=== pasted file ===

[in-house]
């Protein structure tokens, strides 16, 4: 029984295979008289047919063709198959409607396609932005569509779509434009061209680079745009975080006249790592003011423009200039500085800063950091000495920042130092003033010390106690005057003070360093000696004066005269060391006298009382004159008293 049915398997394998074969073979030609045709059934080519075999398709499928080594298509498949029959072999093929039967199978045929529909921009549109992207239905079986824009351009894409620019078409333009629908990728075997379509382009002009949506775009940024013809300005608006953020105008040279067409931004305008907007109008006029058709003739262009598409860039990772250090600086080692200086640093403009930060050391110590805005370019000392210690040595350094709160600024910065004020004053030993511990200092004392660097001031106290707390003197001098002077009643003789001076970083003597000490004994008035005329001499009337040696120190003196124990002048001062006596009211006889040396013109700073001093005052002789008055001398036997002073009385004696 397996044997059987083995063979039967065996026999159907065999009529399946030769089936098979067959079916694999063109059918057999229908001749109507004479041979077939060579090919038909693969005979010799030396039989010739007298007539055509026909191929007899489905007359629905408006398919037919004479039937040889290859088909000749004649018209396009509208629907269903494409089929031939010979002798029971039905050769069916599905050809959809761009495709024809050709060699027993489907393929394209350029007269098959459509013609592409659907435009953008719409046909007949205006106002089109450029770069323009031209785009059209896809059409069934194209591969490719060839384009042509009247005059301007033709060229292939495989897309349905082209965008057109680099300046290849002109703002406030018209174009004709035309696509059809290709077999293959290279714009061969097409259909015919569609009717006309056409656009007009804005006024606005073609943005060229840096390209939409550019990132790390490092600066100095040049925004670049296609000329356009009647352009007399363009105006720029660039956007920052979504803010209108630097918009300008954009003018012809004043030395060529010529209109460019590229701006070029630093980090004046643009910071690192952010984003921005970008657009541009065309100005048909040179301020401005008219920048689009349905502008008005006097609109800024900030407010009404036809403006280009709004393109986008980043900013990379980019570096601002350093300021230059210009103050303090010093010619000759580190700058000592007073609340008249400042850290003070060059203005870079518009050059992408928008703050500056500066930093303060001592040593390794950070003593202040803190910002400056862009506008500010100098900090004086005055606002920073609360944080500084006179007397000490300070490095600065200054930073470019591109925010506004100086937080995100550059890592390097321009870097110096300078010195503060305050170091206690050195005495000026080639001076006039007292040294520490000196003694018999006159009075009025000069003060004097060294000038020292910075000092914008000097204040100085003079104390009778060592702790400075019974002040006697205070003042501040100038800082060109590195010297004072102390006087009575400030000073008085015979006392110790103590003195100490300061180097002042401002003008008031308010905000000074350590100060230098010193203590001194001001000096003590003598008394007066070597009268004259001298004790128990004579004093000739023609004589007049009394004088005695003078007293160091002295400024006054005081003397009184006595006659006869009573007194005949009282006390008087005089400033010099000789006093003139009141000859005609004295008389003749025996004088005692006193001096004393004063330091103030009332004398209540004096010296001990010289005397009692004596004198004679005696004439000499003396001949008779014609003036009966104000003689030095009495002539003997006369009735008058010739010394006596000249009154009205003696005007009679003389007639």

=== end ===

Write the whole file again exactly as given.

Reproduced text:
[in-house]
């Protein structure tokens, strides 16, 4: 029984295979008289047919063709198959409607396609932005569509779509434009061209680079745009975080006249790592003011423009200039500085800063950091000495920042130092003033010390106690005057003070360093000696004066005269060391006298009382004159008293 049915398997394998074969073979030609045709059934080519075999398709499928080594298509498949029959072999093929039967199978045929529909921009549109992207239905079986824009351009894409620019078409333009629908990728075997379509382009002009949506775009940024013809300005608006953020105008040279067409931004305008907007109008006029058709003739262009598409860039990772250090600086080692200086640093403009930060050391110590805005370019000392210690040595350094709160600024910065004020004053030993511990200092004392660097001031106290707390003197001098002077009643003789001076970083003597000490004994008035005329001499009337040696120190003196124990002048001062006596009211006889040396013109700073001093005052002789008055001398036997002073009385004696 397996044997059987083995063979039967065996026999159907065999009529399946030769089936098979067959079916694999063109059918057999229908001749109507004479041979077939060579090919038909693969005979010799030396039989010739007298007539055509026909191929007899489905007359629905408006398919037919004479039937040889290859088909000749004649018209396009509208629907269903494409089929031939010979002798029971039905050769069916599905050809959809761009495709024809050709060699027993489907393929394209350029007269098959459509013609592409659907435009953008719409046909007949205006106002089109450029770069323009031209785009059209896809059409069934194209591969490719060839384009042509009247005059301007033709060229292939495989897309349905082209965008057109680099300046290849002109703002406030018209174009004709035309696509059809290709077999293959290279714009061969097409259909015919569609009717006309056409656009007009804005006024606005073609943005060229840096390209939409550019990132790390490092600066100095040049925004670049296609000329356009009647352009007399363009105006720029660039956007920052979504803010209108630097918009300008954009003018012809004043030395060529010529209109460019590229701006070029630093980090004046643009910071690192952010984003921005970008657009541009065309100005048909040179301020401005008219920048689009349905502008008005006097609109800024900030407010009404036809403006280009709004393109986008980043900013990379980019570096601002350093300021230059210009103050303090010093010619000759580190700058000592007073609340008249400042850290003070060059203005870079518009050059992408928008703050500056500066930093303060001592040593390794950070003593202040803190910002400056862009506008500010100098900090004086005055606002920073609360944080500084006179007397000490300070490095600065200054930073470019591109925010506004100086937080995100550059890592390097321009870097110096300078010195503060305050170091206690050195005495000026080639001076006039007292040294520490000196003694018999006159009075009025000069003060004097060294000038020292910075000092914008000097204040100085003079104390009778060592702790400075019974002040006697205070003042501040100038800082060109590195010297004072102390006087009575400030000073008085015979006392110790103590003195100490300061180097002042401002003008008031308010905000000074350590100060230098010193203590001194001001000096003590003598008394007066070597009268004259001298004790128990004579004093000739023609004589007049009394004088005695003078007293160091002295400024006054005081003397009184006595006659006869009573007194005949009282006390008087005089400033010099000789006093003139009141000859005609004295008389003749025996004088005692006193001096004393004063330091103030009332004398209540004096010296001990010289005397009692004596004198004679005696004439000499003396001949008779014609003036009966104000003689030095009495002539003997006369009735008058010739010394006596000249009154009205003696005007009679003389007639």